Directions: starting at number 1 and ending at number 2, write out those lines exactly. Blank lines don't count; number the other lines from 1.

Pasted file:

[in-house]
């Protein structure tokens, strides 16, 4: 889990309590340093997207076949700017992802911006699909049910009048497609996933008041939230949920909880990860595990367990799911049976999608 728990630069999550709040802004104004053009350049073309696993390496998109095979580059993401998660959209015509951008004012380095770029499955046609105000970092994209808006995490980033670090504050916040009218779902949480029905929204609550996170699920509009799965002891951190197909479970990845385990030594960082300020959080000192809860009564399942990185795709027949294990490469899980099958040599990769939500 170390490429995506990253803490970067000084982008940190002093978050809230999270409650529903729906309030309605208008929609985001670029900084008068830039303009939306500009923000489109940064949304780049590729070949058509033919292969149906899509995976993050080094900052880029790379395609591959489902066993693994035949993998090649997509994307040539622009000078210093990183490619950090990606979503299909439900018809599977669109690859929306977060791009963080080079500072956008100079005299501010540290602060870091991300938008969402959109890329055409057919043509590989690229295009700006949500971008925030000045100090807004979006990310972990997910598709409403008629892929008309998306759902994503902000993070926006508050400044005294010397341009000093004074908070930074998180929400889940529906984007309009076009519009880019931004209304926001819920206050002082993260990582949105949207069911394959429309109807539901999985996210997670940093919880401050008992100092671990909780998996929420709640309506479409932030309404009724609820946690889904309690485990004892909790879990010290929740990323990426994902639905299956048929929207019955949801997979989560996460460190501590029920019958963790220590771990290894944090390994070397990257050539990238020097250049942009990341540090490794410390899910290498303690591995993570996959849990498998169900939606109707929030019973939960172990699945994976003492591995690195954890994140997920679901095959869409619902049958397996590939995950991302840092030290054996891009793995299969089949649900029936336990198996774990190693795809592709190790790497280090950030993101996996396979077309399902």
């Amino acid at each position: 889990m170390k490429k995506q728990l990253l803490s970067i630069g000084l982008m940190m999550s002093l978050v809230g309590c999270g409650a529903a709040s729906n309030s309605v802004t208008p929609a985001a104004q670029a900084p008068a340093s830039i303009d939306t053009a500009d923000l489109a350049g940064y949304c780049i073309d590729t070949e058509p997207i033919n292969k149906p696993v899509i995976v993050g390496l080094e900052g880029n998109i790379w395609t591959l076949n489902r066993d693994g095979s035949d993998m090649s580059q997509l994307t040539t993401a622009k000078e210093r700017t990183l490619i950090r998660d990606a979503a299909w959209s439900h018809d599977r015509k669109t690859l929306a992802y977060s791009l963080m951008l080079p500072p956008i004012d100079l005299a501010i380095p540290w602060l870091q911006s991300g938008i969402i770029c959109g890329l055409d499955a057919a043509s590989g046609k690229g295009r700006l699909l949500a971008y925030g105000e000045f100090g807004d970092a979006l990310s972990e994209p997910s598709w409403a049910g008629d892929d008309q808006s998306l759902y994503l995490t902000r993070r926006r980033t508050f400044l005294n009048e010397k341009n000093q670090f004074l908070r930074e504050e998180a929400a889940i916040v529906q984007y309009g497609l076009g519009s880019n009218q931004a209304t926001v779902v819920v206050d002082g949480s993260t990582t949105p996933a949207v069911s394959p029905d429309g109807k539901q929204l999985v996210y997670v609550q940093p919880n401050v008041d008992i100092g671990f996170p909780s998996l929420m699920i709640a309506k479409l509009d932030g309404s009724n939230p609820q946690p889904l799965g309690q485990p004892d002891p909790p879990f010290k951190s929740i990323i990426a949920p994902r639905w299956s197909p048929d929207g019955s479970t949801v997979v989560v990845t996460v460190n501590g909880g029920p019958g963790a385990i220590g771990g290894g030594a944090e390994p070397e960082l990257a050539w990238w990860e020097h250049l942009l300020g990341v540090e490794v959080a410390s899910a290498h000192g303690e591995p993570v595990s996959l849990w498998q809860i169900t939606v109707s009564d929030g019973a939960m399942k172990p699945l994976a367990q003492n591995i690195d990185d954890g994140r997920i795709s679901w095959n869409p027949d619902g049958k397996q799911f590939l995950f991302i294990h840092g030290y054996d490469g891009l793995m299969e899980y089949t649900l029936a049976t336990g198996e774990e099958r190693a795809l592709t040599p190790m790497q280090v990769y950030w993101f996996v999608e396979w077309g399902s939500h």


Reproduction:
[in-house]
């Protein structure tokens, strides 16, 4: 889990309590340093997207076949700017992802911006699909049910009048497609996933008041939230949920909880990860595990367990799911049976999608 728990630069999550709040802004104004053009350049073309696993390496998109095979580059993401998660959209015509951008004012380095770029499955046609105000970092994209808006995490980033670090504050916040009218779902949480029905929204609550996170699920509009799965002891951190197909479970990845385990030594960082300020959080000192809860009564399942990185795709027949294990490469899980099958040599990769939500 170390490429995506990253803490970067000084982008940190002093978050809230999270409650529903729906309030309605208008929609985001670029900084008068830039303009939306500009923000489109940064949304780049590729070949058509033919292969149906899509995976993050080094900052880029790379395609591959489902066993693994035949993998090649997509994307040539622009000078210093990183490619950090990606979503299909439900018809599977669109690859929306977060791009963080080079500072956008100079005299501010540290602060870091991300938008969402959109890329055409057919043509590989690229295009700006949500971008925030000045100090807004979006990310972990997910598709409403008629892929008309998306759902994503902000993070926006508050400044005294010397341009000093004074908070930074998180929400889940529906984007309009076009519009880019931004209304926001819920206050002082993260990582949105949207069911394959429309109807539901999985996210997670940093919880401050008992100092671990909780998996929420709640309506479409932030309404009724609820946690889904309690485990004892909790879990010290929740990323990426994902639905299956048929929207019955949801997979989560996460460190501590029920019958963790220590771990290894944090390994070397990257050539990238020097250049942009990341540090490794410390899910290498303690591995993570996959849990498998169900939606109707929030019973939960172990699945994976003492591995690195954890994140997920679901095959869409619902049958397996590939995950991302840092030290054996891009793995299969089949649900029936336990198996774990190693795809592709190790790497280090950030993101996996396979077309399902």